Investors code financial outcomes as gains or losses relative to a reference point (Kahneman and Tversky 1979; Shefrin & Statman 1985). Existing research shows that the reference point is set and updated based on the information that is integral, i.e., directly related, to the decision-making task, such as previous stock prices or expectations of future prices (Baucells et al. 2011; Shefrin and Statman 1985; Weber and Camerer 1998; Barberis and Xiong 2009; Odean 1998; Grinblatt and Keloharju 2001; Arkes et al. 2008). The purpose of our research is to examine whether incidental information that arises from situational sources unrelated to the decision-making task, and specifically incidental emotions (Lerner et al. 2015; Rick and Loewenstein 2008), affect reference point formation. More specifically, we here propose and test an emotional-attentional mechanism as a driver of reference point formation in the context of investor decision making.
To test this mechanism, we conduct an eye-tracking experiment consisting of two seemingly unrelated tasks. First, we induce incidental emotions by exposing participants to an emotional video (either fearful, joyful, or neutral; Lee and Andrade 2011) and ask them a set of questions related to the video. Next, we ask them to perform a “stock-market task”. More specifically, building on the reference point elicitation method from Baucells et al. (2011) and Arkes et al. (2008), we show participants a set of stock charts and ask them to state their neutral selling price for each stock. Our stock charts contain clearly identifiable regions of the initial (i.e., purchase), highest, lowest, and current stock prices. We use eye-tracking to measure how much attention participants allocate to each of the four price regions on stock charts as they form their reference points, indicate their likelihood to sell stocks, and predict future stock prices. Finally, using a multilevel modeling approach, we model the relationship between emotions, attention, and reference point formation.
We report several important findings. First, we find that situational factors, and specifically incidental emotions, shift the reference point: while joy shifts the reference point up, fear shifts the reference point down. Second, using eye-tracking, we find that incidental emotions influence how investors look at financial information. When looking at the stock charts, those exposed to joyful emotions look more at historic highs and less at the current price, while those exposed to fearful emotions look more at the current price and less at the purchase price. Third, we use the behavioral and eye-tracking data to model the underlying process and show that this differing attention to various stock prices mediates the effect of emotions on the reference point formation.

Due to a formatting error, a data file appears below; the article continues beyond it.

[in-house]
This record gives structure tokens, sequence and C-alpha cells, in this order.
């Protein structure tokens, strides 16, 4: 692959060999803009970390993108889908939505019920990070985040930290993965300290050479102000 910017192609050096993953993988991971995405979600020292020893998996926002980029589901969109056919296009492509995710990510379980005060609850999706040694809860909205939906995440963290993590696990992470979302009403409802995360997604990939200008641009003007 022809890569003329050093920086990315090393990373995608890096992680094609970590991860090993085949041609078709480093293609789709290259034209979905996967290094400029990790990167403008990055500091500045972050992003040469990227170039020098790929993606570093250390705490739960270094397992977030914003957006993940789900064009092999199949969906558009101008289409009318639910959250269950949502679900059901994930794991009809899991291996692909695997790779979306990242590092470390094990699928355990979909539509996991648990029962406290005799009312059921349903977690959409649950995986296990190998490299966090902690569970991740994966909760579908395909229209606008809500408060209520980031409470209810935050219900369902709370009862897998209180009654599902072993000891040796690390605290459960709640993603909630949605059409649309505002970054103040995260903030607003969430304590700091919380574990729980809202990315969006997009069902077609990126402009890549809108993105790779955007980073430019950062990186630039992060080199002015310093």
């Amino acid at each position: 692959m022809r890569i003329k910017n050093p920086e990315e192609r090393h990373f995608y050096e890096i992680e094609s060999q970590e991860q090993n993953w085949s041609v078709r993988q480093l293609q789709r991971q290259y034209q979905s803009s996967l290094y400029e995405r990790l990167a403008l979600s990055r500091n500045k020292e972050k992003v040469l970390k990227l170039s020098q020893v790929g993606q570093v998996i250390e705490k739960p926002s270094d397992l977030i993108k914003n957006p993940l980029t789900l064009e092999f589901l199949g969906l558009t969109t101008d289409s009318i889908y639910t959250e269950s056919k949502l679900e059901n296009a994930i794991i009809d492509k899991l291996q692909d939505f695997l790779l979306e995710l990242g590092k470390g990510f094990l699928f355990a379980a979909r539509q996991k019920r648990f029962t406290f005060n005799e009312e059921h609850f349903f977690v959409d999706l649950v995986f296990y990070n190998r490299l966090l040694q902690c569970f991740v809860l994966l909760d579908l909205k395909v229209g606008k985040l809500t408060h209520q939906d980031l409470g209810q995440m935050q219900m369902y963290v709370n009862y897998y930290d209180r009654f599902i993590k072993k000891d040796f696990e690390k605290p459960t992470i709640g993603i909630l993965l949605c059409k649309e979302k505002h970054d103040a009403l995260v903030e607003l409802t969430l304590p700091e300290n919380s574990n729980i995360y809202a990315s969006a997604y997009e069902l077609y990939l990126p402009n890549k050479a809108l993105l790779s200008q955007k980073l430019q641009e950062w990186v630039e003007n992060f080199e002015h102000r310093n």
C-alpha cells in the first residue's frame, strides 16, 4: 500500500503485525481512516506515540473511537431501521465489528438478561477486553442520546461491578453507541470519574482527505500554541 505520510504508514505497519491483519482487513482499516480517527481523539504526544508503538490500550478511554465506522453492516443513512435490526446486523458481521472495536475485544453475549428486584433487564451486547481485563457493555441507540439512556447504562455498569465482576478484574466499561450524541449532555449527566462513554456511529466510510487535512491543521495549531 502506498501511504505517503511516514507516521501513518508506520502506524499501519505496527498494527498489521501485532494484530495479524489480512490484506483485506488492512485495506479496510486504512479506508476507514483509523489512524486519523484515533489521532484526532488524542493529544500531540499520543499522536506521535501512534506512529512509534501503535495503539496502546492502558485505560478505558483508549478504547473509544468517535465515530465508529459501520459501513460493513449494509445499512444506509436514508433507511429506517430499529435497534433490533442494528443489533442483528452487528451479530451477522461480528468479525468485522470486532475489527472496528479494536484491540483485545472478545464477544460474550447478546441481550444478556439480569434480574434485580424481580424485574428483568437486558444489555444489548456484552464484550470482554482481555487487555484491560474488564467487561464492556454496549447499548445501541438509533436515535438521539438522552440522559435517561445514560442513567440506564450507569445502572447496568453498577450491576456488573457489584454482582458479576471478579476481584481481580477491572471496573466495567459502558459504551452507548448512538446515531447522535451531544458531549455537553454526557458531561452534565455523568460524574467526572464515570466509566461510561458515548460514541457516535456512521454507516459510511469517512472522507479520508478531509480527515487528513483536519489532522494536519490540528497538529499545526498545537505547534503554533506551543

Where Does Satiation Come From?
Manel Baucells; Daniel Smith
In the mid 1800’s psychologists Weber and Fechner pioneered the quantitative study of the human response to a physical stimulus, and postulated a law of diminishing marginal returns. This translated into the notion of a concave utility function, central to economics. What exactly governs the attenuation and recovery of marginal returns? We address these questions by introducing a simple -yet novel- model of the neurobiological mechanism of chemical signaling. The model is a system composed of particle inputs, receptors, and response outputs. The system is a natural extension of the occupancy problem in probability theory. It provides a justification -at the neurobiological level- for the notion of diminishing marginal returns, in the precise sense formulated by the satiation utility function. By maximizing the satiation utility function we uncover some key properties of neurobiological signal transmission. Our central results shows that the optimal temporal distribution of inputs follows a high-low-high pattern.